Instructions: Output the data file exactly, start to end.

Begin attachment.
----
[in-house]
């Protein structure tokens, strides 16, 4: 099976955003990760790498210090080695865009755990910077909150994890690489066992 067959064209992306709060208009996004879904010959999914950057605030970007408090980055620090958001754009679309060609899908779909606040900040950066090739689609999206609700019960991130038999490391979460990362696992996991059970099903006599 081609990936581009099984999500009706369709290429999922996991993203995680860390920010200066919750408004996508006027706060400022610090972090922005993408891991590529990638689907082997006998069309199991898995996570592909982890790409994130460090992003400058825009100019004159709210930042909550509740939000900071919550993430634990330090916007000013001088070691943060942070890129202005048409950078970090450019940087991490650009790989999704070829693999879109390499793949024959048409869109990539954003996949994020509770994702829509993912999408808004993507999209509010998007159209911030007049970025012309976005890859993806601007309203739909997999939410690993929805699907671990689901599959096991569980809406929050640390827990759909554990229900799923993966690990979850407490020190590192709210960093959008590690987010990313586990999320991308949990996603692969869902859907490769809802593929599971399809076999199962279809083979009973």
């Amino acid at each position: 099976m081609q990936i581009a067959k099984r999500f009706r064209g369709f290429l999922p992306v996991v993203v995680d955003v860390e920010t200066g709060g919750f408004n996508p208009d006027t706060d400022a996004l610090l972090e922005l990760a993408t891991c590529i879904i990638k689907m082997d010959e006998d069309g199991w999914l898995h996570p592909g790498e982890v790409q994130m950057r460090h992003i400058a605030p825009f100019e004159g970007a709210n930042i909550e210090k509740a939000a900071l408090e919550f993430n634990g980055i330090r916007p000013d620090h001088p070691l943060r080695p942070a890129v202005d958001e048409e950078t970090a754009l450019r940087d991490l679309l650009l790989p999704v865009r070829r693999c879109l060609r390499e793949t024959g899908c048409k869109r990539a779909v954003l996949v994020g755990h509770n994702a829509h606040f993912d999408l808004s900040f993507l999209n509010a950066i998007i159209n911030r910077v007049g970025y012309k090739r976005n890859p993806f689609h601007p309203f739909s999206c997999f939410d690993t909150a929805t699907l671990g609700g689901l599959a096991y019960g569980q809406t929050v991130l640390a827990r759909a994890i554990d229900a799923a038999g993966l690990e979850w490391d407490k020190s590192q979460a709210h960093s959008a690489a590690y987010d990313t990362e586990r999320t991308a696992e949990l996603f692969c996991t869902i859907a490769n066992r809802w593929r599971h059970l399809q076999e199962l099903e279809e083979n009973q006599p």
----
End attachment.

[in-house]
């Protein structure tokens, strides 16, 4: 099976955003990760790498210090080695865009755990910077909150994890690489066992 067959064209992306709060208009996004879904010959999914950057605030970007408090980055620090958001754009679309060609899908779909606040900040950066090739689609999206609700019960991130038999490391979460990362696992996991059970099903006599 081609990936581009099984999500009706369709290429999922996991993203995680860390920010200066919750408004996508006027706060400022610090972090922005993408891991590529990638689907082997006998069309199991898995996570592909982890790409994130460090992003400058825009100019004159709210930042909550509740939000900071919550993430634990330090916007000013001088070691943060942070890129202005048409950078970090450019940087991490650009790989999704070829693999879109390499793949024959048409869109990539954003996949994020509770994702829509993912999408808004993507999209509010998007159209911030007049970025012309976005890859993806601007309203739909997999939410690993929805699907671990689901599959096991569980809406929050640390827990759909554990229900799923993966690990979850407490020190590192709210960093959008590690987010990313586990999320991308949990996603692969869902859907490769809802593929599971399809076999199962279809083979009973």
């Amino acid at each position: 099976m081609q990936i581009a067959k099984r999500f009706r064209g369709f290429l999922p992306v996991v993203v995680d955003v860390e920010t200066g709060g919750f408004n996508p208009d006027t706060d400022a996004l610090l972090e922005l990760a993408t891991c590529i879904i990638k689907m082997d010959e006998d069309g199991w999914l898995h996570p592909g790498e982890v790409q994130m950057r460090h992003i400058a605030p825009f100019e004159g970007a709210n930042i909550e210090k509740a939000a900071l408090e919550f993430n634990g980055i330090r916007p000013d620090h001088p070691l943060r080695p942070a890129v202005d958001e048409e950078t970090a754009l450019r940087d991490l679309l650009l790989p999704v865009r070829r693999c879109l060609r390499e793949t024959g899908c048409k869109r990539a779909v954003l996949v994020g755990h509770n994702a829509h606040f993912d999408l808004s900040f993507l999209n509010a950066i998007i159209n911030r910077v007049g970025y012309k090739r976005n890859p993806f689609h601007p309203f739909s999206c997999f939410d690993t909150a929805t699907l671990g609700g689901l599959a096991y019960g569980q809406t929050v991130l640390a827990r759909a994890i554990d229900a799923a038999g993966l690990e979850w490391d407490k020190s590192q979460a709210h960093s959008a690489a590690y987010d990313t990362e586990r999320t991308a696992e949990l996603f692969c996991t869902i859907a490769n066992r809802w593929r599971h059970l399809q076999e199962l099903e279809e083979n009973q006599p």